March 11, 2011
Flexibility and convenience for farmer and customer
A couple of years ago my brother moved to Providence, Rhode Island, and I went with him to his local winter farmers market. One farm, Freedom Food Farm from Raynham, Massachusetts, caught my eye with their beautiful market stand and high-quality produce, so I looked at their CSA information. It fit neatly on one page and was incredibly simple. Members signed up and then came to the farm or its markets and picked out 10 items each week. End of story. I was inspired.
We decided to try it, with a few variations. In 2018 we offered the “CSA flex” as a part time option, in addition to our “classic CSA”. It was a hit, so in 2019 we added a full-time option. We currently have 25 flex members and have cut our classic CSA down to 40 members. I am mightily tempted to drop it altogether! Perhaps “CSA flex” would be a good fit for your farm.
Rounding is a pricing strategy whereby smaller denominations are excluded from the grand total at checkout. That means pennies, nickels and dimes. The principal incentive for rounding at the farmers market is to expedite the checkout process.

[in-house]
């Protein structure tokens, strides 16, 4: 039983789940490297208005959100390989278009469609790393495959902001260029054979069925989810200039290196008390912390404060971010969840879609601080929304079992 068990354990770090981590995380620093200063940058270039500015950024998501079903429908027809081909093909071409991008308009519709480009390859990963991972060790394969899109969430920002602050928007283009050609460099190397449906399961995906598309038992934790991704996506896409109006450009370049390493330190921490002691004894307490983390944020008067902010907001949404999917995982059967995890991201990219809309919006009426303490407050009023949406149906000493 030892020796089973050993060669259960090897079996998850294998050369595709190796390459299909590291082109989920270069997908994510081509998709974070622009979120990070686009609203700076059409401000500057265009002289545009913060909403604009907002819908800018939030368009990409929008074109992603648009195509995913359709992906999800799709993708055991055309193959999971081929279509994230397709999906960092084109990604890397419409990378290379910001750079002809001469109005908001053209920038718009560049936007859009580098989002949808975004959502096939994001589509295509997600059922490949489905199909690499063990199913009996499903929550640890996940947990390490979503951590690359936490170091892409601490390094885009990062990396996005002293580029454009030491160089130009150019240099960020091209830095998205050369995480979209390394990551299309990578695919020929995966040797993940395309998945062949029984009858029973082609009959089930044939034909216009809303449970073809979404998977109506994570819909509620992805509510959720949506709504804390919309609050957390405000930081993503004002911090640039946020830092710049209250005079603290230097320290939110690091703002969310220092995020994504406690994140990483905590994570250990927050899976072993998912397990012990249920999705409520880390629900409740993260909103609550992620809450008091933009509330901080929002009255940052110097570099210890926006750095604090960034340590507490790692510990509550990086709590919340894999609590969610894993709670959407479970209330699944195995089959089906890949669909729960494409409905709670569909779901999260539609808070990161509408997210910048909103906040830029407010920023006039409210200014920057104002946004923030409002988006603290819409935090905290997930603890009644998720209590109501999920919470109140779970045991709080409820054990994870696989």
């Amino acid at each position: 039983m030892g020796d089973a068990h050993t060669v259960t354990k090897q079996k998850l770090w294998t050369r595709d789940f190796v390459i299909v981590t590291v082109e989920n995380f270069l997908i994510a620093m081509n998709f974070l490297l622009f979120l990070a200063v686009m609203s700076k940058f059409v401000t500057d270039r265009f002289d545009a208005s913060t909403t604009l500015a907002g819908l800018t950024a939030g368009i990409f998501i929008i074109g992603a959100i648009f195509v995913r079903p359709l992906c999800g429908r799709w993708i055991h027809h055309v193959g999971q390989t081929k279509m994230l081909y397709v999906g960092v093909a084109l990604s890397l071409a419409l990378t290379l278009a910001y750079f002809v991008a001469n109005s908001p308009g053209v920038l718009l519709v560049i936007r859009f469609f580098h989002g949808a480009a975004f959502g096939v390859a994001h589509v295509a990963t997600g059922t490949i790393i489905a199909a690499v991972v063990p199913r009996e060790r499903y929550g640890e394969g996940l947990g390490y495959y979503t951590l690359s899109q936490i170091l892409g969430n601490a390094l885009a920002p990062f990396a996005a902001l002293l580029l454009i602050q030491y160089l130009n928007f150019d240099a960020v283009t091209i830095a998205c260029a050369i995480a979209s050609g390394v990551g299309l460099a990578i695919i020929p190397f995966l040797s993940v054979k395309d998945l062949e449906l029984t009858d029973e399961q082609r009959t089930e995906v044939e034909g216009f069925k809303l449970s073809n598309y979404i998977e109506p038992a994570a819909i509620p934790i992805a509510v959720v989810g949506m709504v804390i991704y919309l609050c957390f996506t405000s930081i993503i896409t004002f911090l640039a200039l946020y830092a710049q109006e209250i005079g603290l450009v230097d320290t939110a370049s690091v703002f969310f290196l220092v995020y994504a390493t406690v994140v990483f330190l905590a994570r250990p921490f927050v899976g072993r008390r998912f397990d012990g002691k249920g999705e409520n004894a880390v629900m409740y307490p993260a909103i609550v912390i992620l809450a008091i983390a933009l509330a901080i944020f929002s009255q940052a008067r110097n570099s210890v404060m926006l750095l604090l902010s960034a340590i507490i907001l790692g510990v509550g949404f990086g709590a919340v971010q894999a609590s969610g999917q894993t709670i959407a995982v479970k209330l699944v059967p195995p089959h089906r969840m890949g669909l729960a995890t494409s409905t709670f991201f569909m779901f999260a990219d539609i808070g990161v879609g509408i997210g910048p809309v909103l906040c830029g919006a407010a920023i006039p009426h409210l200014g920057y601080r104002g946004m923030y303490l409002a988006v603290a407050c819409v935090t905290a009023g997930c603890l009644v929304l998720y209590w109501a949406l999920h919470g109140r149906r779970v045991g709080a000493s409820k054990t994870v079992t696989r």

Handling fewer denominations simplifies transactions and reduces the wait time for customers in line. Secondary incentives include uncomplicated cash drawer management, easy deposits and straightforward change requests from the bank. In addition, quickening checkout procedures helps to diffuse the stress associated with long, bustling lines of customers.
To determine whether rounding is the right decision for your business, you must consider the benefits and contrast them with the costs. Some of the benefits described are based on assumptions, others on objective truths. For example, the checkout process is simpler when you’re not handling pennies, nickels, and dimes. This is uncontestable. But you need a more compelling analysis if you are to understand the total relationship between the benefits and costs involved.
If you’re already growing your own transplants, you might want to consider selling vegetable, flower, or herb starts to bring in a little extra spring money. You’re already doing most of the work: mixing soil, sowing, watering, and greenhouse climate control. But there are some important differences in how one grows plants for sale versus for on-farm use.
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